Wouldn't the substrate just wash right out the the laundry basket when he watered it if there wasn't something holding it in?
No, I meant like dirt substrate. I was saying why don't you use sphagnum to line the basket then fill it with the better coarse substrate that won't become paste like the sphagnum, or would mesh be better to cover holes?
Am I being confusing?
And also if you line the outside of it with sphagnum it kinda blocks airflow into the soil.
JM, that doesn't make any since. It couldn't stop air flow that would harm the plant because it is IN sphagnum.
A very interesting thread
I am in the process of repotting my rajah plants & have been considering other mixes. To date I have used LFS and Seramis Clay pellets with orchid bark. I agree that all Nepenthes do best in as open a mix as possible- far bigger pitchers and much better root systems.
I have read about cedar/redwood mulch being excellent but wonder if I could find it in the UK? How is it packaged- garden centre/orchid nurseries? If that was not available what would you use?
Phil- How deep was the root system on your large rajah, as I have read that they are often quite shallow but spread a long way. Your loss sounds like everyones nightmare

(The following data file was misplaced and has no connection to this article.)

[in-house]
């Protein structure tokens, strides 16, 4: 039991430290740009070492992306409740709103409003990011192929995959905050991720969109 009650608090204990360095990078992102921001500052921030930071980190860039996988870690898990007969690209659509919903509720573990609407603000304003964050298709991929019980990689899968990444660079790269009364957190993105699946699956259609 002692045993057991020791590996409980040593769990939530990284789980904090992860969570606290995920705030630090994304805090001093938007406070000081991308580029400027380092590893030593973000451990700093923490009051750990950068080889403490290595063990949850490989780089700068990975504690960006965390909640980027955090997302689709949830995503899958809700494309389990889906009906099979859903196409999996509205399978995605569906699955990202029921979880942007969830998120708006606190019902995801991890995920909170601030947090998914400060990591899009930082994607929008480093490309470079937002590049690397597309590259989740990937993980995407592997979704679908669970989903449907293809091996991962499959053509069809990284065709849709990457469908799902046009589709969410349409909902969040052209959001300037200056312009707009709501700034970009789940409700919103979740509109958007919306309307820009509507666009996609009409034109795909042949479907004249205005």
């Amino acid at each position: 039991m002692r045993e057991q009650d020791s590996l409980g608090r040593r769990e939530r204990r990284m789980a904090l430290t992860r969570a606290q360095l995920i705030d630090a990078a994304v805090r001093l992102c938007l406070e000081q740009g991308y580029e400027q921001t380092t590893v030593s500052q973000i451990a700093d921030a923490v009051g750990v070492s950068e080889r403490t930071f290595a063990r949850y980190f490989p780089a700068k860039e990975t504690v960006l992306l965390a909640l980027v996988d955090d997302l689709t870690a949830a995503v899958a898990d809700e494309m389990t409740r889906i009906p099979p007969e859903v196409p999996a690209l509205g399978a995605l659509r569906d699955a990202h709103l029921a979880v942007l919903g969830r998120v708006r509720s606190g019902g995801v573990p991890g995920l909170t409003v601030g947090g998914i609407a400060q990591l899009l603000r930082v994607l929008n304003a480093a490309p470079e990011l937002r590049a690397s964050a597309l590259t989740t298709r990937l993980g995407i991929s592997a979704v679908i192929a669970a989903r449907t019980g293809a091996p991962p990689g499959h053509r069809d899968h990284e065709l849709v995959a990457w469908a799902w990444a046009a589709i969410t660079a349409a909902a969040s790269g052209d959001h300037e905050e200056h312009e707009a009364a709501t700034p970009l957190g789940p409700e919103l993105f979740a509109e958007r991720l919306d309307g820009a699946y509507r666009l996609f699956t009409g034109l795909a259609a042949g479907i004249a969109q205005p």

I know that it is always a nerve wrecking business repotting large and older plants you have had many years- Do you or don't you and whatever you decide can seem the wrong decision!
Did you support all the pitchers as I guess most grew well beyond the container they were growing in?
Redwood is normally sold in plastic bags in the garden center outside here in the states. I just got done repotting many of my plants in a treefern/firbark mix from tropical plant products. Now I just potted them so I am not totally sure how they will do in the long run, but treefern lasts a long time.
My N. rajah was growing in a 14 inch wide by 12 inch deep pot of pure LFS and the root mass filled the entire pot from top to bottom. I had a layer of polystyrene packing peanuts in the bottom of the pot for drainage that the roots had completely encompassed. It was inevitable that I was going to do damage but had no choice as the sphagnum was going bad and had that awful ammonia smell forming in it.
I never needed to support the pitchers. The leaves were each 16 to 18 inches long with tendrils that stretched out about 20+ inches long. The pitchers all formed once the tips of the tendrils touched the ground surrounding the base of the pot.
And now if you'll excuse me...I'm going to sit in the corner and cry again!